21. Gallasch R (2010) Bird used for pests is now a pest. St George and Sutherland Shire Leader, 2 February 2010. http://www.theleader.com.au/news/local/news/general/bird-used-for-pests-is-now-a-pest/1740119.aspx. Accessed 16 September 2010
  22. Gibbons P, Lindenmayer D (2002) Tree hollows and wildlife conservation in Australia. CSIRO, CollingwoodGoogle Scholar
  23. Green RJ (1984) Native and exotic birds in a suburban habitat. Aust Wildl Res 11:181–190CrossRefGoogle Scholar
  24. Grey M, Clarke M, Loyn R (1997) Initial changes in the avian communities of remnant eucalypt woodlands following a reduction in the abundance of noisy miners, Manorina melanocephala. Wildl Res 24:631–648CrossRefGoogle Scholar
  25. Hahs AK, McDonnell MJ (2006) Selecting independent measures to quantify Melbourne’s urban-rural gradient. Landsc Urban Plan 78:438–448CrossRefGoogle Scholar
  26. Harper MJ, McCarthy MA, van der Ree R (2005) The use of nest boxes in urban natural vegetation remnants by vertebrate fauna. Wildl Res 32:509–516CrossRefGoogle Scholar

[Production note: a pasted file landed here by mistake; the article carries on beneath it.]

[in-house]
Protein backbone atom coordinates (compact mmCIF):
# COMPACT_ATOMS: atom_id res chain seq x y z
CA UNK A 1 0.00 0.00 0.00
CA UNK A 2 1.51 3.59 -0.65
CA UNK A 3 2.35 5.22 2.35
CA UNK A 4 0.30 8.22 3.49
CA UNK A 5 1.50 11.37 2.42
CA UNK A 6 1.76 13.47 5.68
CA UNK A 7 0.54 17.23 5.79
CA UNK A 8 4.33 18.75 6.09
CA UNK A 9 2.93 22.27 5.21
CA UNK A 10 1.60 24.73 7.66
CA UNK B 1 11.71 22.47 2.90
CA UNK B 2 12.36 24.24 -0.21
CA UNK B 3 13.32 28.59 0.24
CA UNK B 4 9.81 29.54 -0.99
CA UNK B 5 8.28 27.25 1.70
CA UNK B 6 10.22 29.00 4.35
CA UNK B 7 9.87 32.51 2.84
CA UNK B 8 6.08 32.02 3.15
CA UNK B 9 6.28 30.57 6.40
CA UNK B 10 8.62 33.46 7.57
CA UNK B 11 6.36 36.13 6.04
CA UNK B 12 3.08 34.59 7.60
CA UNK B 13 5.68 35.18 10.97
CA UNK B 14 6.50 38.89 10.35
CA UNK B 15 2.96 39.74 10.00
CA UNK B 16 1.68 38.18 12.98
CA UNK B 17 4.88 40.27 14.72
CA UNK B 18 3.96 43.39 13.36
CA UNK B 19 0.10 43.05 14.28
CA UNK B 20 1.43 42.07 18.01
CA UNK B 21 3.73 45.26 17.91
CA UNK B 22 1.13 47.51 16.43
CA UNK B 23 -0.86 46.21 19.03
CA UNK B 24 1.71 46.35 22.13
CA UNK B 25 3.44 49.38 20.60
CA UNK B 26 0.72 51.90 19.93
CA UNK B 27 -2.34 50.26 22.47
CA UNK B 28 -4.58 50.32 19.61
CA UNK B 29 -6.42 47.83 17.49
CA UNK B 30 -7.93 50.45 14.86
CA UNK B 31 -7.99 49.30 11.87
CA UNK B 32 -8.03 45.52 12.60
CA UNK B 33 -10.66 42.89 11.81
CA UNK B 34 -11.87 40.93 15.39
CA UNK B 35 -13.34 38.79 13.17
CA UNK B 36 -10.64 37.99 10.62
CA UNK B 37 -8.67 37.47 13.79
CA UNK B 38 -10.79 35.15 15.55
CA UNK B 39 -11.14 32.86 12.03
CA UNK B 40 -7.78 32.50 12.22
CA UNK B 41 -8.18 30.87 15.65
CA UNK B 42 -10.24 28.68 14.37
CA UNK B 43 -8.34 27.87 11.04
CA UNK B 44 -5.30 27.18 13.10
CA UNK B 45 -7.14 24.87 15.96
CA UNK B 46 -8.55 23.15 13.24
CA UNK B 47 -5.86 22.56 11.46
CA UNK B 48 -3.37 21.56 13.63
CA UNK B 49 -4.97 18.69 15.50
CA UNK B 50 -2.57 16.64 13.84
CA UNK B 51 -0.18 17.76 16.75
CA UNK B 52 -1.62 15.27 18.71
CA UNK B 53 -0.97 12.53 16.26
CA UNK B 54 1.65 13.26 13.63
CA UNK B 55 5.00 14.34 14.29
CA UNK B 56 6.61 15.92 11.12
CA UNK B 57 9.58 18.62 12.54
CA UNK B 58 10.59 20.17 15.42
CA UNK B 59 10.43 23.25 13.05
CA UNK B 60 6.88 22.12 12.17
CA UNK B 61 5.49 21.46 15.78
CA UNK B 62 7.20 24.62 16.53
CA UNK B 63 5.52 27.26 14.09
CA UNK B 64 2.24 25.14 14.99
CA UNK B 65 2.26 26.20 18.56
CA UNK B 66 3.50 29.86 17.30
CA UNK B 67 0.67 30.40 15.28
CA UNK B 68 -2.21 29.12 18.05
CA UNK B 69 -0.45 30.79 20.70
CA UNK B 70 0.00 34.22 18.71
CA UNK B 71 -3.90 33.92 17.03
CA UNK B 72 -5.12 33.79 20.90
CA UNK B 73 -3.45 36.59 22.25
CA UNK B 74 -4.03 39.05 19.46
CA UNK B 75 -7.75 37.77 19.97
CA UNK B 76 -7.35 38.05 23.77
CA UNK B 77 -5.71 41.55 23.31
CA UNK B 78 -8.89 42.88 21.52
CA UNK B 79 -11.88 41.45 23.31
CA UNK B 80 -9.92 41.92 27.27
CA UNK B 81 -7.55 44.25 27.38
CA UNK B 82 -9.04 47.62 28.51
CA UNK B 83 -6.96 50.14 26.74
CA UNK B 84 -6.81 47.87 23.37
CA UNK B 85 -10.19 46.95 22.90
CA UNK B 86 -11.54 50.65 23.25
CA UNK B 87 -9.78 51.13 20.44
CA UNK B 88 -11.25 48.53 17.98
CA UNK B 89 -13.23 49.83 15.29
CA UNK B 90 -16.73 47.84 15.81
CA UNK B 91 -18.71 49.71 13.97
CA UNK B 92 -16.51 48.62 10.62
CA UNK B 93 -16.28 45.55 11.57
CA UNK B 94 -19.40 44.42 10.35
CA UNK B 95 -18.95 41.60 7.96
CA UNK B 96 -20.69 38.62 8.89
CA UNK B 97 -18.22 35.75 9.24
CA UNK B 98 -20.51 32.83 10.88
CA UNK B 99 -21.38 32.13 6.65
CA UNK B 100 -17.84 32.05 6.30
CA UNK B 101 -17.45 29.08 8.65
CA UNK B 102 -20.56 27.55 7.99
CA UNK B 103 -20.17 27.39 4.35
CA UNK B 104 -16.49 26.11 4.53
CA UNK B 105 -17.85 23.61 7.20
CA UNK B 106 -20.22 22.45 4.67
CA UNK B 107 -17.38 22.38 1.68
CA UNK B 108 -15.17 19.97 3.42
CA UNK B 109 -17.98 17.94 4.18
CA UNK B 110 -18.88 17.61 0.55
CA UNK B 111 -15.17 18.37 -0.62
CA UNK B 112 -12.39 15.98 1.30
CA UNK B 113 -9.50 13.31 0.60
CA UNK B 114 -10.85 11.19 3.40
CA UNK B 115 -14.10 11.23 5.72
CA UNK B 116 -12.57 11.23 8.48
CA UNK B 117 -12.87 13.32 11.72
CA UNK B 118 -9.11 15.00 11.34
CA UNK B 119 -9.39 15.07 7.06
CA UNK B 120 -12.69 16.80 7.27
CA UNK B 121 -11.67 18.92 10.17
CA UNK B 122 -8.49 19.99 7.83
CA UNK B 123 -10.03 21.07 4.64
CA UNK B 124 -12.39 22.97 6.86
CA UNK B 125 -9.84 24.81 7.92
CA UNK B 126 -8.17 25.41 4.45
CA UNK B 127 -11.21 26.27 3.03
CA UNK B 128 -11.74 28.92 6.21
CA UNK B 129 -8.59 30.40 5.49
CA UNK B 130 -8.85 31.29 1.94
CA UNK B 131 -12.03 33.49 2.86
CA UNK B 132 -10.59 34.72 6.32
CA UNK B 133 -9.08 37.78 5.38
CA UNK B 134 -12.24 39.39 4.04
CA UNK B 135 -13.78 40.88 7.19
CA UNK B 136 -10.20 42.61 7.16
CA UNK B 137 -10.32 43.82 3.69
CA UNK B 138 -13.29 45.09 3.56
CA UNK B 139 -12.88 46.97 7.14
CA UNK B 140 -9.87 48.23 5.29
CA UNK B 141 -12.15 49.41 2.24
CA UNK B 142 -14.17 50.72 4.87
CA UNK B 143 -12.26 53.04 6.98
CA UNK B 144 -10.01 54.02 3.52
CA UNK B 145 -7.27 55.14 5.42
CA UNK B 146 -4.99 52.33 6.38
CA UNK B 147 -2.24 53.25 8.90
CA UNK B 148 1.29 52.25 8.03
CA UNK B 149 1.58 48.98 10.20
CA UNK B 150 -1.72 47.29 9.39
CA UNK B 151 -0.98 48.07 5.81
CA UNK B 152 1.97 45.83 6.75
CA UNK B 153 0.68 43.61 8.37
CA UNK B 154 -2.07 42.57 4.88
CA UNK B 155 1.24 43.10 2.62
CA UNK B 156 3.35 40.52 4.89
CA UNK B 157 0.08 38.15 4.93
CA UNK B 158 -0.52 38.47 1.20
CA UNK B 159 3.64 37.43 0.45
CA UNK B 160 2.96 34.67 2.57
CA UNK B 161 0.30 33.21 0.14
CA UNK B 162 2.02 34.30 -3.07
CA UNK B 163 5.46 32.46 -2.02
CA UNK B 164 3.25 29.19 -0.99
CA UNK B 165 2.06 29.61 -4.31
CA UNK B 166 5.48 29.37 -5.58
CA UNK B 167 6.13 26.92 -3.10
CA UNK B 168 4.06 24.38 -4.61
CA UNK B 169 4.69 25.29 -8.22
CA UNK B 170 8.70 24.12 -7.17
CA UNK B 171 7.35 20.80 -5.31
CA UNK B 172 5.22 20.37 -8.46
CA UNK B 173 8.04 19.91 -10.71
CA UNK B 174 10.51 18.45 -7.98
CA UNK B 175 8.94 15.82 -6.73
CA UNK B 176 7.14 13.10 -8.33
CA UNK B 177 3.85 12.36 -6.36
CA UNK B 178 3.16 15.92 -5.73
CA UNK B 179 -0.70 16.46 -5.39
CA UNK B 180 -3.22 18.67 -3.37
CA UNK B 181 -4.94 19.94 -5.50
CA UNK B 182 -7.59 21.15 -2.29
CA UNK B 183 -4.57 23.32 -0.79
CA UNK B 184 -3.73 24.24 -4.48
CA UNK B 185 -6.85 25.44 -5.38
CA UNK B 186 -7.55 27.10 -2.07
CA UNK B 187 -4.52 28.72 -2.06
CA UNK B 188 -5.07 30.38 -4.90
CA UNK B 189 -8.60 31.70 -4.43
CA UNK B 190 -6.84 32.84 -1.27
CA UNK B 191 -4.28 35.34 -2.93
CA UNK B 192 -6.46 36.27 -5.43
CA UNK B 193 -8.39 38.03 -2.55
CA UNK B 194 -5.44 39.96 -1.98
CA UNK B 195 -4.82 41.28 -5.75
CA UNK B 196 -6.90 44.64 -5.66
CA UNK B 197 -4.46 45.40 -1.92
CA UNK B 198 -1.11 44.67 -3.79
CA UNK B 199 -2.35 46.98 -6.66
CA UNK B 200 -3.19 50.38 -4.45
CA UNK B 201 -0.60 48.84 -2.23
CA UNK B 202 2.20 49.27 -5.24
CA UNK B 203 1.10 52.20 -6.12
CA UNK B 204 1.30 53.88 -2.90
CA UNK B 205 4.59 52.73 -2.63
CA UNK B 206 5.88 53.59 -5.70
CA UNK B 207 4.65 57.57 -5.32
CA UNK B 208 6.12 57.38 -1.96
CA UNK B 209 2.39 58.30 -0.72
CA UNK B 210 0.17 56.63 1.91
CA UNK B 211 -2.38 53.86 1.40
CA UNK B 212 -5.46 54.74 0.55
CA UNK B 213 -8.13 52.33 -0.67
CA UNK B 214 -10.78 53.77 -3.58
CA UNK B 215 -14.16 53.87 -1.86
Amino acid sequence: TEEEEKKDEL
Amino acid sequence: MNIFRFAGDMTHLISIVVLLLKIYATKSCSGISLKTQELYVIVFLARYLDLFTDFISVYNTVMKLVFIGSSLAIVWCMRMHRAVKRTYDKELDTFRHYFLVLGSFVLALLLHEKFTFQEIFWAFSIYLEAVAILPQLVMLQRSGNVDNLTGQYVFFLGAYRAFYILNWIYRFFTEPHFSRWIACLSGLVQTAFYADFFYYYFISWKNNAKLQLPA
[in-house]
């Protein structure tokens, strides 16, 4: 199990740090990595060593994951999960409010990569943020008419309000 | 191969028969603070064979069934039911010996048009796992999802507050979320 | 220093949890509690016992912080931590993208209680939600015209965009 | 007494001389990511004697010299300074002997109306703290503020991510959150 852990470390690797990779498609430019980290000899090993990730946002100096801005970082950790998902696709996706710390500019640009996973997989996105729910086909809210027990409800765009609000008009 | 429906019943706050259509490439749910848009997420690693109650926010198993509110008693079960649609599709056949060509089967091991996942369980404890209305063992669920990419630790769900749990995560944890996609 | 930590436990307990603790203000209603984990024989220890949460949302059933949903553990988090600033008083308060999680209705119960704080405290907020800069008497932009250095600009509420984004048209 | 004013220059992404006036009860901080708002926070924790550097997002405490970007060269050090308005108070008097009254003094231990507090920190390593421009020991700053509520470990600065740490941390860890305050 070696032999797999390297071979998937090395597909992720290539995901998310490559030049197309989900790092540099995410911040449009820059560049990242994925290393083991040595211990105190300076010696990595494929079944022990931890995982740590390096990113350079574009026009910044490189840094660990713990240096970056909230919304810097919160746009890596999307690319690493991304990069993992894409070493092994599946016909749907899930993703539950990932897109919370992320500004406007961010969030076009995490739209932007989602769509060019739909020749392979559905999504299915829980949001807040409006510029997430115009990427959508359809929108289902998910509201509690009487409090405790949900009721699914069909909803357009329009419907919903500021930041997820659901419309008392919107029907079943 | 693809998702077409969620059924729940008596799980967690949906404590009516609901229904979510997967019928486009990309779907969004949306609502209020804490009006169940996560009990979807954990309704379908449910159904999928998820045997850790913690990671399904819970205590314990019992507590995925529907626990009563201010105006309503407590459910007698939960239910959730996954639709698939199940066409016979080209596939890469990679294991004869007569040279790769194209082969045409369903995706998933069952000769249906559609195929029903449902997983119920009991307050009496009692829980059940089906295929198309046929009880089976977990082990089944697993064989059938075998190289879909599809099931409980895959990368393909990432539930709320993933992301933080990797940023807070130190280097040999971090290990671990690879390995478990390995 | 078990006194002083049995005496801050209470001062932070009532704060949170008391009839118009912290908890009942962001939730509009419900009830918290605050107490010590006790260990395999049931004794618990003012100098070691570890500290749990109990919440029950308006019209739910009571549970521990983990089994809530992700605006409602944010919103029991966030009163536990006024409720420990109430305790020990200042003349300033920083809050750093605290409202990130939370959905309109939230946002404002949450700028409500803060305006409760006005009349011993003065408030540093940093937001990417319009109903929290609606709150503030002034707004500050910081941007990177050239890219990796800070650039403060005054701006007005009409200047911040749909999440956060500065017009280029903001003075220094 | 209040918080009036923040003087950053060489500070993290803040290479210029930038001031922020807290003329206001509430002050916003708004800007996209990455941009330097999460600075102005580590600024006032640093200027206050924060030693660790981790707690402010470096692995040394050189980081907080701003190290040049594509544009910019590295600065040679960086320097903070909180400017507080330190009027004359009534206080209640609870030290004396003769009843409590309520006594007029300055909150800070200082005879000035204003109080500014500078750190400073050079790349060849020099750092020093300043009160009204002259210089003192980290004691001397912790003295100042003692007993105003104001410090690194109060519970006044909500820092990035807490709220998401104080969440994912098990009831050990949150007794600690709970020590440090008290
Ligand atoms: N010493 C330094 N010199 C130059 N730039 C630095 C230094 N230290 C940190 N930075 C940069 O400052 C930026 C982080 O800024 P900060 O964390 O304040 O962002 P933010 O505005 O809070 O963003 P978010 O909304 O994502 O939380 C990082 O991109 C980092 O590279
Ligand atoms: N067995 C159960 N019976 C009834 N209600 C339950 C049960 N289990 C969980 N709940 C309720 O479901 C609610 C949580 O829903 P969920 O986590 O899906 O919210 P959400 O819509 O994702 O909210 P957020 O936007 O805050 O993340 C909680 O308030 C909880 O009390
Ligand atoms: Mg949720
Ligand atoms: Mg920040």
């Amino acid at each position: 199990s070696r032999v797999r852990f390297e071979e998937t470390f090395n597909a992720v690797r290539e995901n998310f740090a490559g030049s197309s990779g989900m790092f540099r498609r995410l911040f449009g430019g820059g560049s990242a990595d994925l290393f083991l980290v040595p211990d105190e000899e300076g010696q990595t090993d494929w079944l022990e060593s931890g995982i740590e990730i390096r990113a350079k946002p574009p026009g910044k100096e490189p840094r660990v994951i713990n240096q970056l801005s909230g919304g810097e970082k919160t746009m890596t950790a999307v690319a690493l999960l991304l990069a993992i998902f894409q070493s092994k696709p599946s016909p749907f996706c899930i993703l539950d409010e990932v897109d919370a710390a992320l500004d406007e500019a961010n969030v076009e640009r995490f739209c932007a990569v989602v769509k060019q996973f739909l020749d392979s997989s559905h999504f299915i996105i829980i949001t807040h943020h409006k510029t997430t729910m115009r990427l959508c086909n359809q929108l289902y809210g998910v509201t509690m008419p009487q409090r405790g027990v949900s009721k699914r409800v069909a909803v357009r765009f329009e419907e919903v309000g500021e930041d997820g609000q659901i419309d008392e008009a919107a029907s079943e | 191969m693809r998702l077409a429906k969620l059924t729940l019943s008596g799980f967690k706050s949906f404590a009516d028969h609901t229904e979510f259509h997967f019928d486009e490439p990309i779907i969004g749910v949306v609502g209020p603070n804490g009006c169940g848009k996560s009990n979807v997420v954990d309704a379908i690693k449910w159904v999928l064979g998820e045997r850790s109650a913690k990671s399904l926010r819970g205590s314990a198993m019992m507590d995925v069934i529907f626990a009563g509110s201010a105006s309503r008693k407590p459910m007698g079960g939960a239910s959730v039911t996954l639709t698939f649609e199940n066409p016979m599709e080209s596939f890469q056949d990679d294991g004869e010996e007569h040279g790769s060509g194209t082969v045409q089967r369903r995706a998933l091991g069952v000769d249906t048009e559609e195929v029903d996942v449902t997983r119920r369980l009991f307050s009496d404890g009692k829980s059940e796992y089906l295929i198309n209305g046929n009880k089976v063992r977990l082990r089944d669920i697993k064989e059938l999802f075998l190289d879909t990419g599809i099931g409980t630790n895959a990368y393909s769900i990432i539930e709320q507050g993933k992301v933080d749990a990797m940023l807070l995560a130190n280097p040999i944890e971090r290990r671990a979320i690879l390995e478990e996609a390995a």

27. Hodgkison S, Hero J-M, Warnken J (2007) The conservation value of suburban golf courses in a rapidly urbanising region of Australia. Landsc Urban Plan 79:323–337CrossRefGoogle Scholar
  28. Indian Myna Bird Project (2007) www.indianmyna.org. Accessed 16 September 2010
  29. Kavanagh R, Stanton M (1998) Nocturnal forest birds and arboreal marsupials of the southwestern slopes, New South Wales. Aust Zool 30:449–466Google Scholar
  30. Keddy PA (2001) Competition. Kluwer, DordrechtCrossRefGoogle Scholar
  31. Local Government Association of New South Wales (2005) Record of decisions: annual conference 2005. Local Government Association of New South Wales, SydneyGoogle Scholar